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RE: Sick Profession?

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I apologize for the use of the vague, general, and metaphorical term
"sick".  "Still leaves much to be desired" is okay by me:)

And you are right -  I should do (and intend to) what I can within my
sphere of influence to make it better.  Was I really whining?

I won't try to argue that H1-B puts us out of work.  Instead I have the
opinion that H1-B and outsourcing waters down our level of compensation.
In one instance I personally worked in a foreign country, for a foreign
consulting firm, doing structural engineering for a US firm for
California construction.  We could do the work primarily because our
standard of living was so much cheaper, and we were willing to be paid
less.  It was great for the foreign firm, and eased the demand on US
engineers.  Less demand, more supply, lower price.  Likewise when you
come to America you are literally overwhelmed by the massive consumption
and standard of living, and it's easy for a foreigner to chuckle at that
and work for less, at least for a few years until acclimated. On the
other hand I cannot say there is anything morally wrong with H1-B or
outsourcing.  We at least need to face that fact that it's possible our
cheese is being moved.

Ed Tornberg

-----Original Message-----
From: Caldwell, Stan [mailto:scaldwell(--nospam--at)]
Sent: Tuesday, November 04, 2003 12:36 PM
To: seaint(--nospam--at)
Subject: RE: Sick Profession?

Ed Tornberg wrote:

I'm stuck in Oregon, sandwiched between Washington and California, and
all three states have different requirements to obtain the SE title.
That's bizarre and illogical in my opinion.  Sure, CA's near-fault
issues are a little more severe, but we're still all designing in Zone 3
or 4, and building similar buildings.  This is just one more symptom of
the lack of national leadership for the profession.  Add that to the
H1-B problems, inconsistent "jurisprudence" by building officials as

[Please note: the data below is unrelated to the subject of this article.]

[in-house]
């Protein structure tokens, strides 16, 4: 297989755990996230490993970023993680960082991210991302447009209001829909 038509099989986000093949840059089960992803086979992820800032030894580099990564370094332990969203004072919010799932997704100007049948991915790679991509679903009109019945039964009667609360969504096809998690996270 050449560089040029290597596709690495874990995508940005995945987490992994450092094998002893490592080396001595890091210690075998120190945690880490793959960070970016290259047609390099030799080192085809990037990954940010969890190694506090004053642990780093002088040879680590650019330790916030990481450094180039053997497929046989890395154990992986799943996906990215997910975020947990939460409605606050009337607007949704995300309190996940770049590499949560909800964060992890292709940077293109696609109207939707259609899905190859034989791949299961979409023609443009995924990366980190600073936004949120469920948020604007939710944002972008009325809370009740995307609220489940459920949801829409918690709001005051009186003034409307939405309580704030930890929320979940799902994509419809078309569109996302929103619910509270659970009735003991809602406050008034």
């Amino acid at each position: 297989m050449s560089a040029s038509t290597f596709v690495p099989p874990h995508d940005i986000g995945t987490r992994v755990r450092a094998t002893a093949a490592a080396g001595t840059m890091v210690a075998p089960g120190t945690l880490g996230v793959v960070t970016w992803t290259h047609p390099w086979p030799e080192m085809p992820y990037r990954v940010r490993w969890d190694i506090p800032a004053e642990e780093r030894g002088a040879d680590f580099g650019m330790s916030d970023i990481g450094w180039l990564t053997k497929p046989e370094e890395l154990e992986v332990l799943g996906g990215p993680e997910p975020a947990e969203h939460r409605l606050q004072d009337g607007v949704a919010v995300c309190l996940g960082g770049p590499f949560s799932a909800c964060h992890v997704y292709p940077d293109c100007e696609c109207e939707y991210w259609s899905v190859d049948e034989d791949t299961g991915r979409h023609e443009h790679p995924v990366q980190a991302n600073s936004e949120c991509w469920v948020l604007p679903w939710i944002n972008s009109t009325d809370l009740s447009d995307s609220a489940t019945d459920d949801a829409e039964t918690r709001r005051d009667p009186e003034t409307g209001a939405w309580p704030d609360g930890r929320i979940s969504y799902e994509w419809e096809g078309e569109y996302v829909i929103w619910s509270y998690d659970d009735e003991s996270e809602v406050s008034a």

already discussed ad nauseum in the last few weeks, and weak business
skills, and you have a sick profession that underpays considering the
massive amount of learning required for the SE license.


I strongly disagree with your conclusion that structural engineering is
a sick profession!

If you are dissatisfied with the current "national leadership", then get
personally involved and work to make it better.  Richard Weingardt said
it best, "the world is run by those who show up."  If you choose not to
participate, then you have no right to complain.  While the national
leadership of our profession still leaves much to be desired, it is my
opinion that great strides have been made over the past 10 years by
NCSEA, SEI, and CASE.  By the end of this year, a nationwide program of
structural engineering certification will be voted into existence.
While this program neither replaces nor duplicates state licensure, it
still represents a significant step forward: uniform nationwide
regulation of the profession by the profession.

What H1-B problems are you alluding to?  Can you name one structural
engineer that is out of work as a result of H1-B workers?  I continue to
believe that H1-B is a non-issue for structural engineers except,
perhaps, for the employees of huge multi-national contractors such as
Bechtel and Fluor.  

Weak business skills?  A profession that under pays?  I don't believe
that you can make such judgments beyond your own immediate situation.
Many structural engineers have excellent business skills.  Similarly,
many structural engineers earn handsome incomes, and they are certainly
not all working on the West Coast.  If your situation is unsatisfactory,
then do something to change it:  change clients, change employers,
change locations, change your attitude.

In summary, quit whining, structural engineering is still a fine

Best regards,

Stan R. Caldwell, P.E.
Dallas, Texas        

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